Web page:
Electronics > FPGA

SerDes headache on Xilinx FPGA

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Alex:
Do you have any experience debugging SerDes inputs? Apologies for the lengthy post, this is proving a particularly difficult bug.  |O

This concerns a high speed parallel DAQ.  Right now we are getting erroneous output data when sampling a sinewave (attached image).

We have 14 bits coming in from the ADC, serial, DDR at 580 Mb/s. Xilinx SerDes IP cores implement 1:7 decoding, we then implement 7:14 demultiplexing. The data from this is often stable, outputting correct portions of the input sinusoid (see attached).

The system 'bitslips', until the framing signal is correctly locked, i.e. '01111111000000' is bitslipped by one to obtain '11111110000000'. This works and remains locked for greater than 10 mins.

The user demultiplexing appears to work fine, as we get portions of the sinusoid and the boundary between the top nibble (7 bits) and bottom nibble (7 bits) seems to also work fine.

In the output sinusoid, we get periodic amplitude jumps that happen to be exactly 2^10, i.e. 1024 from an erroneous bit toggle on the 10th bit. Rather than being a single sample glitch, this lasts for approx 50 samples. Meanwhile the other bits correctly switch, allowing the shape of the sinusoid to be correct within that 50 sample period. The output sinusoid therefore looks to have 2^10 amplitude jumps within it (see attached).

Now, the 10th bit is in the middle of the top 7bit nibble. As the other bits of that nibble are correct, it is clearly not an issue with 7 bit to 14 bit time demultiplexing. Likewise if it was PCB trace routing delays, it would be more random rather than periodic and would probably effect other bits. It would also change with different physical constraints and firmware re-builds as logic is moved around on the FPGA, which it doesn't. I've checked the bitslip functionality and it appears to be fine. The ADCs are definitely configured, and their clock (160 MHZ) is stable.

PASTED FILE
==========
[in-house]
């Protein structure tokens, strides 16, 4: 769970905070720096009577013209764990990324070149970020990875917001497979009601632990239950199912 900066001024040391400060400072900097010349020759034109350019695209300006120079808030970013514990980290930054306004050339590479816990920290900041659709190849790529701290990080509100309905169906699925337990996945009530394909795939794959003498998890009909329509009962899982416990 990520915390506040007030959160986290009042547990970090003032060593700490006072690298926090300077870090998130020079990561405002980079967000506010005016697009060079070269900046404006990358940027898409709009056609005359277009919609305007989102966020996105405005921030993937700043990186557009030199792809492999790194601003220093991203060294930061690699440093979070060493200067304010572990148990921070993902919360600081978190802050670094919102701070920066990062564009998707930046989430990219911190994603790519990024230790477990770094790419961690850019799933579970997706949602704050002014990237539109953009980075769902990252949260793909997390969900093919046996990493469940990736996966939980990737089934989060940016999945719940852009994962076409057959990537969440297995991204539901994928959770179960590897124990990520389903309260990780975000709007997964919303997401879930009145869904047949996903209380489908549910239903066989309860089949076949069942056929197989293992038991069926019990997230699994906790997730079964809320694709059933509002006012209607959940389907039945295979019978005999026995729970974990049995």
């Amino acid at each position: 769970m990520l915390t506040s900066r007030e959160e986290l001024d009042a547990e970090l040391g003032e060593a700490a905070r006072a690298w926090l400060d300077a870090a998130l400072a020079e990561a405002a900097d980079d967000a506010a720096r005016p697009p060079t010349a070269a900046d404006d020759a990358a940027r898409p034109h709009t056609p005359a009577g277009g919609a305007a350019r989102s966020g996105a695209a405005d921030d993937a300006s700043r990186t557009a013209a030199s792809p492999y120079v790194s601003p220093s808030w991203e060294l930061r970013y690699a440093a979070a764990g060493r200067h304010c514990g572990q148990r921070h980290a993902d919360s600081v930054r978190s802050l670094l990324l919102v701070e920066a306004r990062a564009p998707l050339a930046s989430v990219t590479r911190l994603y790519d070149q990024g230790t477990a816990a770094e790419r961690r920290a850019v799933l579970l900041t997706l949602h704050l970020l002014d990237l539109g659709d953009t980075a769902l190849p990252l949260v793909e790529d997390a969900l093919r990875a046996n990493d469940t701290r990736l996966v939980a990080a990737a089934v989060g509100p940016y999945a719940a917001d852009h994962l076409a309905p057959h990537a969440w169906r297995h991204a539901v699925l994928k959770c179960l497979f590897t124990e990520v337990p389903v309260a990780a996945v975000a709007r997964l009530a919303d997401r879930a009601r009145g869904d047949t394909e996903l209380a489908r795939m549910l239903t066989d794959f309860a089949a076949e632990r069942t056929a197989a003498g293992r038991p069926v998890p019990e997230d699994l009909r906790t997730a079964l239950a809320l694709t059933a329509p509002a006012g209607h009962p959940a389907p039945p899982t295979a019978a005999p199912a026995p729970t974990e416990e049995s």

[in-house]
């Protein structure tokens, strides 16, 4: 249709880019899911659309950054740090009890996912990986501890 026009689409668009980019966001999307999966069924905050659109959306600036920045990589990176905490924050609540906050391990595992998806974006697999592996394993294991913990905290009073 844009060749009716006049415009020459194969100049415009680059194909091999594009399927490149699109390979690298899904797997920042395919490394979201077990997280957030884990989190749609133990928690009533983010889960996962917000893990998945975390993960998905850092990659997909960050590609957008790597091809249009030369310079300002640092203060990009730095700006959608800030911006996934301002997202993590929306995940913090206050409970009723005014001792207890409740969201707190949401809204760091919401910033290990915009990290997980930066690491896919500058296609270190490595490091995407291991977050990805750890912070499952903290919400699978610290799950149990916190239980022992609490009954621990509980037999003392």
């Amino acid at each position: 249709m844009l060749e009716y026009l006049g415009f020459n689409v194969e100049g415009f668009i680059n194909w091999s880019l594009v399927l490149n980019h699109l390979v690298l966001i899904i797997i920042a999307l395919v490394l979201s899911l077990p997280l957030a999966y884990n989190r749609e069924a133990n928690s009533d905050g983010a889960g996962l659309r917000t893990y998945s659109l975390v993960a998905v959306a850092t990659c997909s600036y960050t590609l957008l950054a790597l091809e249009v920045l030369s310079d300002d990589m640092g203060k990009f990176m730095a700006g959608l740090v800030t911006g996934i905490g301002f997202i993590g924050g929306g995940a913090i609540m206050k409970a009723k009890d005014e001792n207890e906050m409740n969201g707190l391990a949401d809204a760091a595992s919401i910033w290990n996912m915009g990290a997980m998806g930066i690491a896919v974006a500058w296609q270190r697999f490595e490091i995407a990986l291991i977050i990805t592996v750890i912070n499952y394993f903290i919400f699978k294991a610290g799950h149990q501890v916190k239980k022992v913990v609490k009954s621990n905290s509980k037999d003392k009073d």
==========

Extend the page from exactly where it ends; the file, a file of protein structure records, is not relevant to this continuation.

As many of the bits are correct, and indeed bit 10 is often correct for 100s of samples, I don't think it is SerDes singaling (timing or voltages). I'm using a test widget to pretend it is the synchronisation module, allowing the RAW FIFO to be setup and to grab some data. With test data this is perfect. The test widget starts RAW acquisition 800-ish clock cycles after the widget is enabled from the embedded software, and crucially grabs data into the FIFO just once, hence no problem with data writing when we are reading the FIFO etc.

Now, there are other things going on. For example the input sinusoid has an amplitude of 200mVac and frequency 200kHz with signal generator DC bias set to the same as the ADC's natural DC biasing point. However with no change in hardware, if I increase amplitude to 400mVac, I get almost a flat-line with +/-200 DN noise, no sinusoid!

The issue doesn't seem to go away if we reduce the ADC speed, however I suspect it is not LVDS SerDes signalling anyway, but somewhere in the 1:7:14 deserialisation process. I've re-coded the 7:17 user demultiplexers for more robust timing, demultiplexing in time rather than two 7bit registers with asynchronous multiplexers. I.e. increasing the demultiplexing action from tclk/2 for the case of asynchronous multiplexer CLBs to the full tclk for synchronous 7:14 demultiplexing.